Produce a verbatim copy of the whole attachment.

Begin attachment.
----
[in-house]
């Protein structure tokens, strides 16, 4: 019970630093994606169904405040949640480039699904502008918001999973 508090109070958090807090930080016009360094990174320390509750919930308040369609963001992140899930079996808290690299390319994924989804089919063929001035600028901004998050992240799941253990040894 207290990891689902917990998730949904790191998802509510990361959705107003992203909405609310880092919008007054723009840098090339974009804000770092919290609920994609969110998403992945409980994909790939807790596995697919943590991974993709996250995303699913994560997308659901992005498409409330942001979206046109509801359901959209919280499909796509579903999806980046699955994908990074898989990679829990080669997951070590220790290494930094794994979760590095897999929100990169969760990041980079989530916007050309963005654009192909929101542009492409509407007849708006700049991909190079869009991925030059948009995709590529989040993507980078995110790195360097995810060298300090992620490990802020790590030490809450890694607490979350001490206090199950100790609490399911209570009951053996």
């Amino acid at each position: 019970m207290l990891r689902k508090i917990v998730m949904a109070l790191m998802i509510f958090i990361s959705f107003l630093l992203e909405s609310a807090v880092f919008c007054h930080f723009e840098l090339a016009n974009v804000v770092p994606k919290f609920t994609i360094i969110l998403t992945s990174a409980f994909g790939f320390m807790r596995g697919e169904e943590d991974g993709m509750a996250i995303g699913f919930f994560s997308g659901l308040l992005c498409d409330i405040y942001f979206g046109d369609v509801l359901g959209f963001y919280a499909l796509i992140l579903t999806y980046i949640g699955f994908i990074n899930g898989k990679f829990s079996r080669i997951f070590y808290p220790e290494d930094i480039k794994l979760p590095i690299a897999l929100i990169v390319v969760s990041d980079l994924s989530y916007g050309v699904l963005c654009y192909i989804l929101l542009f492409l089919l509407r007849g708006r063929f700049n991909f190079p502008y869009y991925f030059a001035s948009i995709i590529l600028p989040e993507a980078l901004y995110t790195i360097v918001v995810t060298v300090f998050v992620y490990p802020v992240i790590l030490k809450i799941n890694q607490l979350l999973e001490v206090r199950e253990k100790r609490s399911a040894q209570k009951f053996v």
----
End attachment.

[in-house]
């Protein structure tokens, strides 16, 4: 019970630093994606169904405040949640480039699904502008918001999973 508090109070958090807090930080016009360094990174320390509750919930308040369609963001992140899930079996808290690299390319994924989804089919063929001035600028901004998050992240799941253990040894 207290990891689902917990998730949904790191998802509510990361959705107003992203909405609310880092919008007054723009840098090339974009804000770092919290609920994609969110998403992945409980994909790939807790596995697919943590991974993709996250995303699913994560997308659901992005498409409330942001979206046109509801359901959209919280499909796509579903999806980046699955994908990074898989990679829990080669997951070590220790290494930094794994979760590095897999929100990169969760990041980079989530916007050309963005654009192909929101542009492409509407007849708006700049991909190079869009991925030059948009995709590529989040993507980078995110790195360097995810060298300090992620490990802020790590030490809450890694607490979350001490206090199950100790609490399911209570009951053996």
């Amino acid at each position: 019970m207290l990891r689902k508090i917990v998730m949904a109070l790191m998802i509510f958090i990361s959705f107003l630093l992203e909405s609310a807090v880092f919008c007054h930080f723009e840098l090339a016009n974009v804000v770092p994606k919290f609920t994609i360094i969110l998403t992945s990174a409980f994909g790939f320390m807790r596995g697919e169904e943590d991974g993709m509750a996250i995303g699913f919930f994560s997308g659901l308040l992005c498409d409330i405040y942001f979206g046109d369609v509801l359901g959209f963001y919280a499909l796509i992140l579903t999806y980046i949640g699955f994908i990074n899930g898989k990679f829990s079996r080669i997951f070590y808290p220790e290494d930094i480039k794994l979760p590095i690299a897999l929100i990169v390319v969760s990041d980079l994924s989530y916007g050309v699904l963005c654009y192909i989804l929101l542009f492409l089919l509407r007849g708006r063929f700049n991909f190079p502008y869009y991925f030059a001035s948009i995709i590529l600028p989040e993507a980078l901004y995110t790195i360097v918001v995810t060298v300090f998050v992620y490990p802020v992240i790590l030490k809450i799941n890694q607490l979350l999973e001490v206090r199950e253990k100790r609490s399911a040894q209570k009951f053996v």